Many teenagers look forward to the day that school lets out, and for months of relaxation. However, the recent cancellation of school due to the COVID-19 outbreak has been extremely odd and somewhat stressful. To keep classes going and prevent keeping students in school over summer, MBHS has begun online classes. This change has been strange for both students and teachers but could provide a look at how schools may be run in the future.
For teachers, this change has its pros and cons and comes with difficulties for different departments. History teacher Sherill Van Dam described her experience, “it has been quite an adventure! Overall after a few kinks and getting into a schedule with my classes and the students I am pleased with the first week. The biggest problem is the students that are not engaging, and following up with them.” For subjects like English, history, and math, it is somewhat easier to assign students online reading. However, for science and elective classes that require more hands-on activities, this change has been considerably more different. Science teacher Steve Gade says, “I am not going to attempt ‘wet’ labs. However, students will participate in ‘dry’ labs, including working with modeling software.” Electives have an even more difficult job of giving students activities to do. Sherry Wright, an English and theatre teacher described the change as “weird,” and went on to describe how, “most of the time (in theatre) we work in groups, whether for improv activities or more formal scenes. I started last week with a quick scripting of captions for photos, but this week we will start to read a play together. Then maybe I’ll have them film themselves doing a small scene, perhaps with a family member? Or maybe we try a Zoom conference call reading at some point? I’m really making this up as I go. As we all are.”
One of the developments that this change has brought is how schools can better use technology. Gade said, “I don’t think that anything will go back to normal. I think this will have an indelible, and net positive effect on our society.” There are both pros and cons to our current situation, Gade said that he enjoys having “ more time with family, and a slower and more deliberate pace to life. We have time to proact, instead of the usual juggling of reactions to externalities,” however, “We all must avoid a slide into creature mode. It is important to have a daily schedule and to stick to it.” Many teachers also expressed concerns about students who struggle with time management and students who are learning English as a second language.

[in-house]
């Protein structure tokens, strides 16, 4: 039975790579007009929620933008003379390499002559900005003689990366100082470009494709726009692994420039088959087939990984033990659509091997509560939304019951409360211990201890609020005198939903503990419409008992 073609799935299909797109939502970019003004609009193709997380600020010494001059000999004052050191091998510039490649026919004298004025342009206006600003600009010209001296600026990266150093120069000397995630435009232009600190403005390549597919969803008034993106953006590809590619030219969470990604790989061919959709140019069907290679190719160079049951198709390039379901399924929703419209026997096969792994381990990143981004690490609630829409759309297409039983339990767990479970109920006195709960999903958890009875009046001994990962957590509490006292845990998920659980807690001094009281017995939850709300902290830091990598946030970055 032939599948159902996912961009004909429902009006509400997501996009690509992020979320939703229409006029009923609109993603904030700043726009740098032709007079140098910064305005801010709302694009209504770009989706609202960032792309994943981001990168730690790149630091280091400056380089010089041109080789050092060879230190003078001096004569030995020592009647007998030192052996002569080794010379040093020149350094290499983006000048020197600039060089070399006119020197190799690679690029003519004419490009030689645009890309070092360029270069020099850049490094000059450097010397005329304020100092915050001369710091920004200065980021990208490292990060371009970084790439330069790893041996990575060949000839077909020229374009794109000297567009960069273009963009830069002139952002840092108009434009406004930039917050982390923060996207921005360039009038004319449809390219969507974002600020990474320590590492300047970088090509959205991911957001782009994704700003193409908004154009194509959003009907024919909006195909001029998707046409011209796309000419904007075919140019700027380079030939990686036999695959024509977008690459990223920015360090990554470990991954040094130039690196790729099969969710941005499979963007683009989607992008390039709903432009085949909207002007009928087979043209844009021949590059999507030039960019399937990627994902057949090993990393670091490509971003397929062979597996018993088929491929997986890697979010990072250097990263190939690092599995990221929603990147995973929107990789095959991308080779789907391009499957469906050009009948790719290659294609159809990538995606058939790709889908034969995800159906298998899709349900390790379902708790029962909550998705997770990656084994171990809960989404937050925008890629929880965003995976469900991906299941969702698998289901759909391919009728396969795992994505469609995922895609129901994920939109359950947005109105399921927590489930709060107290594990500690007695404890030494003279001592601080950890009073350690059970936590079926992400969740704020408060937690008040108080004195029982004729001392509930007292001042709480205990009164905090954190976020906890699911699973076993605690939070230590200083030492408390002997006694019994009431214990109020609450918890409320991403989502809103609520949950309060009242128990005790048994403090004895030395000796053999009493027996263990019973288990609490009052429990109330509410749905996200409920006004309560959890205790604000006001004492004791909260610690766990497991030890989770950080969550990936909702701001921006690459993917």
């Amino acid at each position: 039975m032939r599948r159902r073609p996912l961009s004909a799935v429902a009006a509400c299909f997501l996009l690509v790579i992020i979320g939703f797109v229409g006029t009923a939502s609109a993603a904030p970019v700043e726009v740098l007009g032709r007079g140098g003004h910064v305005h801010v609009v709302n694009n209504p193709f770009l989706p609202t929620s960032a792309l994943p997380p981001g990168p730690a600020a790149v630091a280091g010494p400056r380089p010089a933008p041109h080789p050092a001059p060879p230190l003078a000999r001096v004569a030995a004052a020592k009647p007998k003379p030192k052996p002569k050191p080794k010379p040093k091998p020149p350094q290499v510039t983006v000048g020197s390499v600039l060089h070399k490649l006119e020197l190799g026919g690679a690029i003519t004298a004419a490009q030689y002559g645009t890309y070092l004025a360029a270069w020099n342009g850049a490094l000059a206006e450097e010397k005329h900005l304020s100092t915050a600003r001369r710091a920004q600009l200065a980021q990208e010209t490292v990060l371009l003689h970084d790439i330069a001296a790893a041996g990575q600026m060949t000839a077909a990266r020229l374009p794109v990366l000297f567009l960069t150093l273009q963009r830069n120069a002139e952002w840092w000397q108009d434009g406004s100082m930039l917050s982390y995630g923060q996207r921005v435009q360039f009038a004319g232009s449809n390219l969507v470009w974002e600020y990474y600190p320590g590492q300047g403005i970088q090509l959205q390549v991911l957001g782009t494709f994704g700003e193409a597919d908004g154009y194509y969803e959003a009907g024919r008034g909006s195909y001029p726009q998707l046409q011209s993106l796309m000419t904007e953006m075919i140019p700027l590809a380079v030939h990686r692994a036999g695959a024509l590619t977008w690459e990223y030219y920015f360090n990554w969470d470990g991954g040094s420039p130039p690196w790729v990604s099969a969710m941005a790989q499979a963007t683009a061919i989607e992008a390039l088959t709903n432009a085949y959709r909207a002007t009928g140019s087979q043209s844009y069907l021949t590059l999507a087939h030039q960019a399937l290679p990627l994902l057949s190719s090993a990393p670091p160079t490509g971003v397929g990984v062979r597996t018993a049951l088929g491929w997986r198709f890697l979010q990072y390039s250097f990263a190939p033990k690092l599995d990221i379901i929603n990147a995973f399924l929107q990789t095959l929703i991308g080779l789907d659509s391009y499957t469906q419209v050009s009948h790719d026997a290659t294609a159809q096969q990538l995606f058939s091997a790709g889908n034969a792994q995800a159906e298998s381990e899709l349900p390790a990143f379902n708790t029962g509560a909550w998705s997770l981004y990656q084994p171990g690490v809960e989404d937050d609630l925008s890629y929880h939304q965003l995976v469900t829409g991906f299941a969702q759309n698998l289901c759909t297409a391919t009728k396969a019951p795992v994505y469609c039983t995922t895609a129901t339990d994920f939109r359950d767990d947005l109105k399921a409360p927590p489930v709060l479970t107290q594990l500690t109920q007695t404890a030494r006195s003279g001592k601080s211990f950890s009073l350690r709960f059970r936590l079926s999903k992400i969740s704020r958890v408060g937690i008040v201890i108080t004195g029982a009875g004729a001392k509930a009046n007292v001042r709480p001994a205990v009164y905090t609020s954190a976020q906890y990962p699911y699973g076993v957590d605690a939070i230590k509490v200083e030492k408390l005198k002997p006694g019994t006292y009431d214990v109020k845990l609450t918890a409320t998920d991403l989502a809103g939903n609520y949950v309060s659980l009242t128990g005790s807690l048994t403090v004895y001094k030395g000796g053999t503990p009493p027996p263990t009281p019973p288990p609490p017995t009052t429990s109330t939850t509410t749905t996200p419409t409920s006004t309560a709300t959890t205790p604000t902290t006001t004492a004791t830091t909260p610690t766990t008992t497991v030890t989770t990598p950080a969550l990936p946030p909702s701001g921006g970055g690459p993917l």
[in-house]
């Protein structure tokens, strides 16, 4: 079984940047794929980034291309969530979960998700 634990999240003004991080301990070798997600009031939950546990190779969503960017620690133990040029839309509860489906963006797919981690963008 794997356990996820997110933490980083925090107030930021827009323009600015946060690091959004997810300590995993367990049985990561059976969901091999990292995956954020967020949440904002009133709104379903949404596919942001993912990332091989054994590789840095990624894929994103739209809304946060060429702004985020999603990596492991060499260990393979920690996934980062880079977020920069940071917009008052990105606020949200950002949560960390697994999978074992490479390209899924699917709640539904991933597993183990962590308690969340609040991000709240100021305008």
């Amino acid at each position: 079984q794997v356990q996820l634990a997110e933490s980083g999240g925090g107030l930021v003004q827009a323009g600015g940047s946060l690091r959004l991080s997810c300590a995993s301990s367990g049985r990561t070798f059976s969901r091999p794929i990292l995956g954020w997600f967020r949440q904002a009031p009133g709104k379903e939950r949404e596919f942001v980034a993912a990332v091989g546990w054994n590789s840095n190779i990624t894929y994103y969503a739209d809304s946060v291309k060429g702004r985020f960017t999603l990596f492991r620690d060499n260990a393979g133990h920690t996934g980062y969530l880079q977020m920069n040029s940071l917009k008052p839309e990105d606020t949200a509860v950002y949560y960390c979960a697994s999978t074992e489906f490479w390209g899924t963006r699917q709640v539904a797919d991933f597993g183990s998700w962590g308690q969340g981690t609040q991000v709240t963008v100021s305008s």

As this continues, the school is working to provide food and internet access to students without it. Ms. Owens and Ms. Williams will continue to provide lunch/breakfast during the school days between 11 a.m.-1 p.m. Device pick-up is available next week from 11 a.m. to 1 p.m. Please see Officer Stuart for assistance. The administration also said in their most recent email, “You may notice a lot of “No Caller ID” phone calls. This may be one of our staff calling from their personal phone. If you miss the call, no worries- call the school at 805-771-1845 and leave a voicemail. Please continue to monitor Parent Square and Google Classroom for updated information and classwork.”